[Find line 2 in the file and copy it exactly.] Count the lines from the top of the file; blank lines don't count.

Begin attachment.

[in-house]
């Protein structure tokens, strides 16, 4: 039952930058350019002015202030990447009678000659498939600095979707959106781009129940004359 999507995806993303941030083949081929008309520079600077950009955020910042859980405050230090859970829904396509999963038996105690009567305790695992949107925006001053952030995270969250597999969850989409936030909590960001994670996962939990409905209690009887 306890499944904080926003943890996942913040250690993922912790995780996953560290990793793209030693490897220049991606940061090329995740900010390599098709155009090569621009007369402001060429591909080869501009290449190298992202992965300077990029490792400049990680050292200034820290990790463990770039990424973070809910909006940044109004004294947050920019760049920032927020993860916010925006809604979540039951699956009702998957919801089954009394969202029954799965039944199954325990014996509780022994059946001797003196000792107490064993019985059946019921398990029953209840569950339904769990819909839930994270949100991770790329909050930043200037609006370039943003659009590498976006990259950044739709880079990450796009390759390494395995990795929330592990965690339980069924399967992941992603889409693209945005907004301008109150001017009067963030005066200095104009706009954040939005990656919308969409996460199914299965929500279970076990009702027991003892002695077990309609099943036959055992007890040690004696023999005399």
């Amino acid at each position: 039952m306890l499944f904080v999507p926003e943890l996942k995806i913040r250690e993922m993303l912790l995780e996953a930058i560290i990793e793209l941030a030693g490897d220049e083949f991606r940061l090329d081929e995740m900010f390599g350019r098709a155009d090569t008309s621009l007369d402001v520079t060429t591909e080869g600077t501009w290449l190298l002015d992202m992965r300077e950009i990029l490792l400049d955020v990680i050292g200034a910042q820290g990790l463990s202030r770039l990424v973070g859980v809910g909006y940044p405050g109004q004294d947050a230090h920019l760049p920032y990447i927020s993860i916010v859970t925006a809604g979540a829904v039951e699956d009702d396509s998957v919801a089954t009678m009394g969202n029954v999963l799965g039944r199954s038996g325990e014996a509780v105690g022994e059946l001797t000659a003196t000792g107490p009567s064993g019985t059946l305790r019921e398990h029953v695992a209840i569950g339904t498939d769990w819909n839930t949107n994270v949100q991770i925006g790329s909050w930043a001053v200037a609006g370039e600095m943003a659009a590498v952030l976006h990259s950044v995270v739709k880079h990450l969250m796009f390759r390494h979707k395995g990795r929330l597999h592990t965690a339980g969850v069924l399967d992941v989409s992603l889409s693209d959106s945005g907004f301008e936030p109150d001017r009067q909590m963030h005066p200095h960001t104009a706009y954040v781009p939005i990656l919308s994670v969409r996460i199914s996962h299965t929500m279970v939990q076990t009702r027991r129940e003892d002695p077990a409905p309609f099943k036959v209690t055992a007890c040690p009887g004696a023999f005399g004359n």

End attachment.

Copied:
């Protein structure tokens, strides 16, 4: 039952930058350019002015202030990447009678000659498939600095979707959106781009129940004359 999507995806993303941030083949081929008309520079600077950009955020910042859980405050230090859970829904396509999963038996105690009567305790695992949107925006001053952030995270969250597999969850989409936030909590960001994670996962939990409905209690009887 306890499944904080926003943890996942913040250690993922912790995780996953560290990793793209030693490897220049991606940061090329995740900010390599098709155009090569621009007369402001060429591909080869501009290449190298992202992965300077990029490792400049990680050292200034820290990790463990770039990424973070809910909006940044109004004294947050920019760049920032927020993860916010925006809604979540039951699956009702998957919801089954009394969202029954799965039944199954325990014996509780022994059946001797003196000792107490064993019985059946019921398990029953209840569950339904769990819909839930994270949100991770790329909050930043200037609006370039943003659009590498976006990259950044739709880079990450796009390759390494395995990795929330592990965690339980069924399967992941992603889409693209945005907004301008109150001017009067963030005066200095104009706009954040939005990656919308969409996460199914299965929500279970076990009702027991003892002695077990309609099943036959055992007890040690004696023999005399």